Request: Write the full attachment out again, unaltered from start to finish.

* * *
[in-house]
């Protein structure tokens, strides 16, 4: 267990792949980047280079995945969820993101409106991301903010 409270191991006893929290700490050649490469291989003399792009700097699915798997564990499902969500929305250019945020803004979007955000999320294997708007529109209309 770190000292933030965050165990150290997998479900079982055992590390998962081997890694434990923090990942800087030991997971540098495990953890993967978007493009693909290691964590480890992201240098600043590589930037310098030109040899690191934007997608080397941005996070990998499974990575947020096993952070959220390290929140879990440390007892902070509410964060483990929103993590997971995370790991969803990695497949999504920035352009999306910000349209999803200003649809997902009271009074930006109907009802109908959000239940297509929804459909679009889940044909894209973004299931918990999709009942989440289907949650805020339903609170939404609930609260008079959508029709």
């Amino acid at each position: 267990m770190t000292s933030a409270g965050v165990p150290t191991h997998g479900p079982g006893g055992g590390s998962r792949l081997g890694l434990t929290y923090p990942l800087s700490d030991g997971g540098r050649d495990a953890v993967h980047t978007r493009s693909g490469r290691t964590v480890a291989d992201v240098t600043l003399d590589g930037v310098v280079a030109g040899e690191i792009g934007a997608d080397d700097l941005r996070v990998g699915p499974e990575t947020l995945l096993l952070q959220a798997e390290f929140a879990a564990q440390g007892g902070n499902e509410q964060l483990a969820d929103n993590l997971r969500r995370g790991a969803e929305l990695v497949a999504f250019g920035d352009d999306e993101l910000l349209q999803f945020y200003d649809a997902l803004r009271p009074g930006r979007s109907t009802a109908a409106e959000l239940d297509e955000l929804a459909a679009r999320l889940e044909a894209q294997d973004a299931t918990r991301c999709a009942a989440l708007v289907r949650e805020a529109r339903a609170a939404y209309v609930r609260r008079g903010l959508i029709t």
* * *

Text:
[in-house]
């Protein structure tokens, strides 16, 4: 267990792949980047280079995945969820993101409106991301903010 409270191991006893929290700490050649490469291989003399792009700097699915798997564990499902969500929305250019945020803004979007955000999320294997708007529109209309 770190000292933030965050165990150290997998479900079982055992590390998962081997890694434990923090990942800087030991997971540098495990953890993967978007493009693909290691964590480890992201240098600043590589930037310098030109040899690191934007997608080397941005996070990998499974990575947020096993952070959220390290929140879990440390007892902070509410964060483990929103993590997971995370790991969803990695497949999504920035352009999306910000349209999803200003649809997902009271009074930006109907009802109908959000239940297509929804459909679009889940044909894209973004299931918990999709009942989440289907949650805020339903609170939404609930609260008079959508029709």
């Amino acid at each position: 267990m770190t000292s933030a409270g965050v165990p150290t191991h997998g479900p079982g006893g055992g590390s998962r792949l081997g890694l434990t929290y923090p990942l800087s700490d030991g997971g540098r050649d495990a953890v993967h980047t978007r493009s693909g490469r290691t964590v480890a291989d992201v240098t600043l003399d590589g930037v310098v280079a030109g040899e690191i792009g934007a997608d080397d700097l941005r996070v990998g699915p499974e990575t947020l995945l096993l952070q959220a798997e390290f929140a879990a564990q440390g007892g902070n499902e509410q964060l483990a969820d929103n993590l997971r969500r995370g790991a969803e929305l990695v497949a999504f250019g920035d352009d999306e993101l910000l349209q999803f945020y200003d649809a997902l803004r009271p009074g930006r979007s109907t009802a109908a409106e959000l239940d297509e955000l929804a459909a679009r999320l889940e044909a894209q294997d973004a299931t918990r991301c999709a009942a989440l708007v289907r949650e805020a529109r339903a609170a939404y209309v609930r609260r008079g903010l959508i029709t």